Moisture stress in the soil can cause the root to rot and damage or kill delicate plants. As soil settles over time and becomes compacted, the rock at the bottom of the bed allows space for excess water to drain away from plant roots.
Crushed rock or pea gravel will work well at the bottom of a raised bed to improve drainage, particularly in beds over 18 inches tall or where the bed is in an area of the yard with poor drainage.
Once the raised bed site is prepared, place the crushed rocks or gravel into the framed space. Spread the stone by hand or with a metal rake until you get a uniform depth of 2 to 3 inches across the bed.
Add good-quality topsoil on top of the drainage rocks until it reaches just below the edge of the raised bed. If you’re putting raised bed against your house (or other structure), you may want to put some water-impermeable fabric on the bottom as a slope to direct drainage away from home.
Alternatively, you could use materials that don’t let the water dry out too quickly if you stay in an area with lots of sunlight. Some of them include dry wood, light, or chunks of paper, and these will help retain some moisture while draining the water from the beds so it doesn’t dry out too quickly.
Even with the benefits of drainage rocks and other material in the bottom of a raised bed, regulate the water you give your beds to avoid over-or under-watering.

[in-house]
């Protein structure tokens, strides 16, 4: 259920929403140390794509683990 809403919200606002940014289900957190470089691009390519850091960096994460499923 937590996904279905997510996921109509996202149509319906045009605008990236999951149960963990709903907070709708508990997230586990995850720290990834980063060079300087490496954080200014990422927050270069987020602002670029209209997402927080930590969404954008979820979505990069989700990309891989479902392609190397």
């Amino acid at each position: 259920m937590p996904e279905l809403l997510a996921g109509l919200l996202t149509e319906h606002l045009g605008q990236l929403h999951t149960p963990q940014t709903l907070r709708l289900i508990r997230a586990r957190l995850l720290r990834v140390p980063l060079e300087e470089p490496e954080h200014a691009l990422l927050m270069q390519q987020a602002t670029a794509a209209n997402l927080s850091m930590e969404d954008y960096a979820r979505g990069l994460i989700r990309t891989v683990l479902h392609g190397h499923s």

Check the water requirements on the package included with your purchased plants and follow those instructions. If unsure, follow the rule of thumb to water the plants only when the top 1 to 2 inches of soil feel dry.
Keep in mind when placing anything at the bottom of the bed the length to which the roots of your plants may grow.
If your plants are going up to a certain point, plan the amount of soil you will put in the raised bed based on that, or you can reduce the amount of the things at the bottom so that the roots can get into the existing soil.
Alternatives to Raised Beds
If, for some reason, you don’t want to compromise your garden by putting a bottom; you can always use these other methods to plant. They all have advantages and disadvantages, so consider everything necessary before starting.
Elevated raised bed gardening.
Gardening in elevated raised beds is a hybrid gardening technique, and it’s a mix of container gardening and raised bed gardening. Think of it as a raised bed on a platform rather than ground soil.
Soil is placed in a container similar to what it would look like simply as a raised bed, and you can garden as usual. This will help you let go of such issues as gofers.
So you elevate your bed so some pests can’t get to it again or wouldn’t want to as it’s in the open.
Traditional bed gardening
Planting directly in the ground may be the easiest way to start your garden if you have a large, full-sun garden plot with rich, well-draining soil.
However, if your garden site has compacted clay or very sandy or rocky soil, you can spend the time and effort to improve it by adding a lot of organic material.
This is the same as what you do to the soil of a raised bed, which is to get the soil fit for planting in the first place. If your soil is already good, you can save time and work on it as it is.
It all depends on the area and conditions where you place your raised bed, so you may or may not need to put a bottom in your bed.
If you have severe pest problems, irrigation issues, weed issues, or other considerations, you may want to put the bottom to prevent all of them from giving you concerns and disturbing plant growth.
If it fixes your issue, it could be wire mesh or screen (hardware cloth), rocks or gravel, paper, wood, or anything else. Also, consider the plants you are growing, and make sure placing a bottom in your raised bed won’t do more damage to your plants than the other reasons you put a base.